Extended Winter 2017 (March 14th)

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Parsnips, shallot, garlic, onion, spinach, arugula, mustard greens, miniature romain, broccolini, daikon radish, carrot, brussels sprouts, turnip, beets, purple cabbage.

Anyone else excited for beets?  I’ll be roasting those right away and putting them on a bed of arugula and sprinkling with chevre and balsamic vinegar. May as well roast the carrots, parsnips, turnips, and brussles on the same baking sheet. Here are some turnip ideas, many of which use other veggies from our box too. I have a hard time with mustard greens, but this simple recipe looks hopeful; vinegar in the mustard can cut the bitterness of the greens.

Winter 2016-2017 Week 5 (Jan 3rd)

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Swiss chard, salad mix, arugula, spinach, collard greens, broccolini, green leaf and miniature romain lettuce, carrots, honeycomb, fuji apples, white potatoes, shallot, yellow onion, garlic.

 

I was excited to see the collards to make this soup. Rather than a salad this arugula pesto looks good. We got the perfect amount of chard and potatoes to make a frittata like this.

Summer 2016 Week 14 (Sept 13)

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Small: broccoli, lacinto kale, collards, honeydew, arugula, cantaloupe, red kale, romain lettuce, cucumber, carrots, lemon cucumber, golden beet, pattypan squash, jalapeño, tomatoes

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Medium add: lettuce, swiss chard, arugula, broccoli, japanese eggplant, armenian cucumber.

For a simple meal with a friend I just made this carrot soup and roasted beets over a bed of arugula.  The arugula can simply be tossed with lemon juice, olive oil, and sea salt or balsamic vinegar.  This is another similar soup that also uses the collard greens in our box.  Last week I managed to use 4 bunches of kale in 2 days, one with a gratin and another with another favorite soup.  These big zucchinis are perfect for breading and serving plain or with some tomato sauce.

Pesto, generic

Pesto, which most of us know as a saucy mix of basil, garlic, and oil, tossed with pasta, is actually a generic term for things made by pounding.  It is traditionally made with a mortar and pestle, at least in Italy.  It is far easier in a food processor or blender.  Pesto is an incredibly versatile vehicle for using up produce at the height of freshness.  I’ll give you a generic basil recipe with some rough proportions, but it can be adjusted to taste with a free hand and ingredients are limited only by your imagination.  Basically, you need something bright and fresh, something nutty, something salty, and something oily.  (And as a side note, you’re not far off from hummus with this recipe, which also has infinite variations involving beans and seasoning.)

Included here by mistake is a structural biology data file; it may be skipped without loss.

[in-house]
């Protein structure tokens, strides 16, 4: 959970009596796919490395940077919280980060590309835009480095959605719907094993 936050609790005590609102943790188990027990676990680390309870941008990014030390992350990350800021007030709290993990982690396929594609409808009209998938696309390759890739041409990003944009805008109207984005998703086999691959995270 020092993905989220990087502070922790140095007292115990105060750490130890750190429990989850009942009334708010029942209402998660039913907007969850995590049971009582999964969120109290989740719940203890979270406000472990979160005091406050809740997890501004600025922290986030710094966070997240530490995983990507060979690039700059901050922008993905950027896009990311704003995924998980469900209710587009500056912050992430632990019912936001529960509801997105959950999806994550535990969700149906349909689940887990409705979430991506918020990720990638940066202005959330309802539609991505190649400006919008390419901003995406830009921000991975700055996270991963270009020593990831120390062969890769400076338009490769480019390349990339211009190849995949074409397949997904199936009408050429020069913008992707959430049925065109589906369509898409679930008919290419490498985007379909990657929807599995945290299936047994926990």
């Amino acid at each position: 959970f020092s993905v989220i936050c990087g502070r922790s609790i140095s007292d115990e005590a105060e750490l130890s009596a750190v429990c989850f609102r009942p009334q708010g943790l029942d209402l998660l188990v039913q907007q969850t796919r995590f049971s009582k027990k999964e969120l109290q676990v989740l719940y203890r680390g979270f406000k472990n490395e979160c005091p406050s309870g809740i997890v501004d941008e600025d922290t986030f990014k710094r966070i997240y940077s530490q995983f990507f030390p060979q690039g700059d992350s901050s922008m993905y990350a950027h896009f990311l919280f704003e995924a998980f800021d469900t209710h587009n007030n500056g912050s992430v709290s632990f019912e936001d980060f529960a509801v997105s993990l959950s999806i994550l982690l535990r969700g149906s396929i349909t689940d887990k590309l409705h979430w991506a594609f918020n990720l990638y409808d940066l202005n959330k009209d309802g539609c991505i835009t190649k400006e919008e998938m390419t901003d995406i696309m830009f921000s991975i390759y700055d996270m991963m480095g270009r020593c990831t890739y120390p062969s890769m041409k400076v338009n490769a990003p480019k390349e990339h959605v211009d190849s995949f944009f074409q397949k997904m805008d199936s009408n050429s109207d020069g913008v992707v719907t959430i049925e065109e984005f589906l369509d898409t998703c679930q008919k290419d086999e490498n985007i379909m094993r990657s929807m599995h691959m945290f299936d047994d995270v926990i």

Generic Basil Pesto

3-4 cloves garlic, peeled
1/2 cup toasted pine nuts
2 cups washed and dried basil
salt and pepper
1/4-1/2 cup olive oil
1/2 cup grated hard cheese (pecorino romano, parmesan, italic)

Chop the garlic and pine nuts in the food processor.  Add the basil and pulse until a thick paste forms.  Season and add the oil while the food processor runs.  If you are making a dip or spread, add less oil.  If you’re tossing it with pasta, add a little more.  Lastly, stir in the cheese.  This will keep a week in the fridge (longer in the freezer) if you put a thin layer of olive oil on top to seal it in.

Alternatives:
– try cilantro, parsley, sorrel, spinach, or arugula as a partial or full substitute for the basil
– create a red pesto from sun dried tomatoes or roasted red peppers
– try almonds, cashews, walnuts, or beans as substitutes for the pine nuts
– cilantro, garlic, edamame beans, a little ginger, and a little sesame oil to replace some of the olive oil (cheese isn’t necessary for this one)
– cilantro, garlic, chipotle chile, and pepitas (pumpkin seeds) — fantastic in tacos, especially with a little tomatillo included
– scapes (coming soon), green garlic or green onions in place of most of the basil and garlic